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To steal a spark from their authentic fire,
Theirs who first broke the universal gloom,
Sons of the Morning.

On that ancient seat,
The seat of stone that runs along the wall,
South of the church, east of the belfry-tower
(Thou canst not miss it), in the sultry time
Would DANTE sit conversing, and with those
Who little thought that in his hand he held
The balance, and assigned at his good pleasure
To each his place in the invisible world,
To some an upper region, some a lower ;
Many a transgressor sent to his account,240
Long ere in FLORENCE numbered with the dead;
The body still as full of life and stir
At home, abroad; still and as oft inclined
To eat, drink, sleep; still clad as others were,
And at noon-day, where men were wont to meet,
Met as continually; when the soul went,
Relinquished to a demon, and by him
(So says the bard, and who can read and doubt ?)
Dwelt in and governed.

Sit thee down a while; 141
Then, by the gates so marvellously wrought,
That they might serve to be the gates of Heaven, 142
Enter the Baptistery. That place he loved,
Loved as his own;

143 and in his visits there
Well might he take delight! For when a child,
Playing, as many are wont, with venturous feet
Near and yet nearer to the sacred font,
Slipped and fell in, he flew and rescued him,
Flew with an energy, a violence,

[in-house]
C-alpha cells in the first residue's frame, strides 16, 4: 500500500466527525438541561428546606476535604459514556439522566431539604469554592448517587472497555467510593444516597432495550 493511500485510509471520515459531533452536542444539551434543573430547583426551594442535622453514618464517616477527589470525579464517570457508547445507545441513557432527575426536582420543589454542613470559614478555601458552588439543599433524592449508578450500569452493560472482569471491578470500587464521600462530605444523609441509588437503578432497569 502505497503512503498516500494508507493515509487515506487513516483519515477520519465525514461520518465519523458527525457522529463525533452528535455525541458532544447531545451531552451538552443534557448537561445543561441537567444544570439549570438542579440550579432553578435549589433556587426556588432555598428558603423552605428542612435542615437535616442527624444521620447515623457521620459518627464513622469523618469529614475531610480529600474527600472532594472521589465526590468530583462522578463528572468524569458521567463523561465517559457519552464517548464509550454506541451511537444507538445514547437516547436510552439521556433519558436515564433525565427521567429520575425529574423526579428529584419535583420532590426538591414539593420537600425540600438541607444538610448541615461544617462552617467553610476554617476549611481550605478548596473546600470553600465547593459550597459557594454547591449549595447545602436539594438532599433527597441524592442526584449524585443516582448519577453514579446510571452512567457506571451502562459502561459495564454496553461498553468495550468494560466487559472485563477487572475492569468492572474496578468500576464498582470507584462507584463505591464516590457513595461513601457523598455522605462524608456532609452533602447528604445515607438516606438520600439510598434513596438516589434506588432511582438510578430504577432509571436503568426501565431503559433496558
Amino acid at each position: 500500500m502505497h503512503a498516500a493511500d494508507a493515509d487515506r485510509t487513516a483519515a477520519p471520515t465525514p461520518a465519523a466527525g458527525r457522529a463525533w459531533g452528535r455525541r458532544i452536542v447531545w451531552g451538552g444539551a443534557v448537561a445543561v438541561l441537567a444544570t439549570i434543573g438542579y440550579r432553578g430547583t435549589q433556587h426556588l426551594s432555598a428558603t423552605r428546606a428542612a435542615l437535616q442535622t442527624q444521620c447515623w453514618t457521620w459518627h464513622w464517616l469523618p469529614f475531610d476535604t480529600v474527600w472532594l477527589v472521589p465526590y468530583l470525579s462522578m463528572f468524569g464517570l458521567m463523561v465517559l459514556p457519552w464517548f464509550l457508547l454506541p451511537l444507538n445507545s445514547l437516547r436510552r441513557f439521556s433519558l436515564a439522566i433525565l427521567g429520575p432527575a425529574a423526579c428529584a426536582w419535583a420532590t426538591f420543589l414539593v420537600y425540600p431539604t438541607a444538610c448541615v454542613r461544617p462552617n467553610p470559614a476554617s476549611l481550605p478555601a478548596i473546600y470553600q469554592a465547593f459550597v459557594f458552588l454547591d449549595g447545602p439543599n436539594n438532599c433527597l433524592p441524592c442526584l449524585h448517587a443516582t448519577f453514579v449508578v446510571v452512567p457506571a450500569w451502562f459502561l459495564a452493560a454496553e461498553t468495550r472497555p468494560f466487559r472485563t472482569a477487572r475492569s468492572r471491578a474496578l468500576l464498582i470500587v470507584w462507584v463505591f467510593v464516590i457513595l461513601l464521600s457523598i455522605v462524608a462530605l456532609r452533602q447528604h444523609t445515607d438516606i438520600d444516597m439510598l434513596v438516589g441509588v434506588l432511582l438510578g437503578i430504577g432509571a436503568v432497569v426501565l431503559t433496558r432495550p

146

That broke the marble — a mishap ascribed
To evil motives ; his, alas ! to lead
A life of trouble,14 and ere long to leave
All things most dear to him, ere long to know
How salt another's bread is, and the toil
Of going up and down another's stairs. 145

Nor then forget that chamber of the dead,"
Where the gigantic shapes of Night and Day,
Turned into stone, rest everlastingly;
Yet still are breathing, and shed round at noon
A two-fold influence - only to be felt -
A light, a darkness, mingling each with each;
Both and yet neither. There, from age to age,
Two ghosts are sitting on their sepulchres.
That is the Duke LORENZO. Mark him well.147
He meditates, his head upon his hand.
What from beneath his helm-like bonnet scowls?
Is it a face, or but an eyeless skull ?
'Tis lost in shade; yet, like the basilisk,
It fascinates, and is intolerable.
His mien is noble, most majestical !
Then most so, when the distant choir is heard
At morn or eve nor fail thou to attend
On that thrice-hallowed day, when all are there;
When all, propitiating with solemn songs,
Visit the dead. Then wilt thou feel his power!

But let not Sculpture, Painting, Poesy,
Or they, the masters of these mighty spells,
Detain us.

Our first homage is to Virtue.
Where, in what dungeon of the citadel
(It must be known — the writing on the wall 149
Cannot be

gone - 't was with the blade cut in,

149 150

Ere, on his knees to God, he slew himself),
Did he, the last, the noblest citizen,
Breathe out his soul, lest in the torturing hour
He might accuse the guiltless ?

That debt paid,
But with a sigh, a tear for human frailty,
We

may return, and once more give a loose
To the delighted spirit — worshipping,
In her small temple of rich workmanship,151
VENUS herself, who, when she left the skies,
Came hither.

DON GARZIA.

1.52

AMONG those awful forms, in elder time
Assembled, and through many an after-age
Destined to stand as Genii of the place
Where men most meet in FLORENCE, may be seen